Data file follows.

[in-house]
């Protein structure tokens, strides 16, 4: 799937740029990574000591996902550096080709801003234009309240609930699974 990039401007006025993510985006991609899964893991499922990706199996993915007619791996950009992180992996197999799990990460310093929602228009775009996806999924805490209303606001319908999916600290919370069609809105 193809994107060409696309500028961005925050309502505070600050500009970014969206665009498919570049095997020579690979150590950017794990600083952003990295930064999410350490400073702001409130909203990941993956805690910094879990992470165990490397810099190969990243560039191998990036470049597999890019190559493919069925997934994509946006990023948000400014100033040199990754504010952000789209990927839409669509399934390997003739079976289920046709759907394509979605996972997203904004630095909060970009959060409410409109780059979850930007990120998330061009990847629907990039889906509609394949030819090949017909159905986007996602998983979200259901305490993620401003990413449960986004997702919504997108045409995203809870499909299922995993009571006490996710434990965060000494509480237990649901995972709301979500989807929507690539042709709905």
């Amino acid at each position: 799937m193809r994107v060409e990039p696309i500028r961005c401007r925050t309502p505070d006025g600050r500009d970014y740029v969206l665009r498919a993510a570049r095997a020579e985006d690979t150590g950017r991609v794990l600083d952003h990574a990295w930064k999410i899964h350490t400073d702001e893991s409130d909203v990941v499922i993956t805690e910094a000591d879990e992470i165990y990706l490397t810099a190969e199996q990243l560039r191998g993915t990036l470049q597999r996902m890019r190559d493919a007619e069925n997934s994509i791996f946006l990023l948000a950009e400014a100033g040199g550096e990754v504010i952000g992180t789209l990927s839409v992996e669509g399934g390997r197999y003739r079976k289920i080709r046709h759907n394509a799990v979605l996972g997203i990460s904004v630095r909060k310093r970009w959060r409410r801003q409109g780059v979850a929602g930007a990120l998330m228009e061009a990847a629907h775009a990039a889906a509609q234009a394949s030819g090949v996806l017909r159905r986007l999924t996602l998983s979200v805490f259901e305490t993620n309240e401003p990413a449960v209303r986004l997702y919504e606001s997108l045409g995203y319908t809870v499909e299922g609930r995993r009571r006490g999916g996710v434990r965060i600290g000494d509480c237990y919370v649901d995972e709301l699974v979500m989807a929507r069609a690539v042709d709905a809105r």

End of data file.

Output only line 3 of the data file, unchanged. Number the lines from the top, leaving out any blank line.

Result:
């Amino acid at each position: 799937m193809r994107v060409e990039p696309i500028r961005c401007r925050t309502p505070d006025g600050r500009d970014y740029v969206l665009r498919a993510a570049r095997a020579e985006d690979t150590g950017r991609v794990l600083d952003h990574a990295w930064k999410i899964h350490t400073d702001e893991s409130d909203v990941v499922i993956t805690e910094a000591d879990e992470i165990y990706l490397t810099a190969e199996q990243l560039r191998g993915t990036l470049q597999r996902m890019r190559d493919a007619e069925n997934s994509i791996f946006l990023l948000a950009e400014a100033g040199g550096e990754v504010i952000g992180t789209l990927s839409v992996e669509g399934g390997r197999y003739r079976k289920i080709r046709h759907n394509a799990v979605l996972g997203i990460s904004v630095r909060k310093r970009w959060r409410r801003q409109g780059v979850a929602g930007a990120l998330m228009e061009a990847a629907h775009a990039a889906a509609q234009a394949s030819g090949v996806l017909r159905r986007l999924t996602l998983s979200v805490f259901e305490t993620n309240e401003p990413a449960v209303r986004l997702y919504e606001s997108l045409g995203y319908t809870v499909e299922g609930r995993r009571r006490g999916g996710v434990r965060i600290g000494d509480c237990y919370v649901d995972e709301l699974v979500m989807a929507r069609a690539v042709d709905a809105r």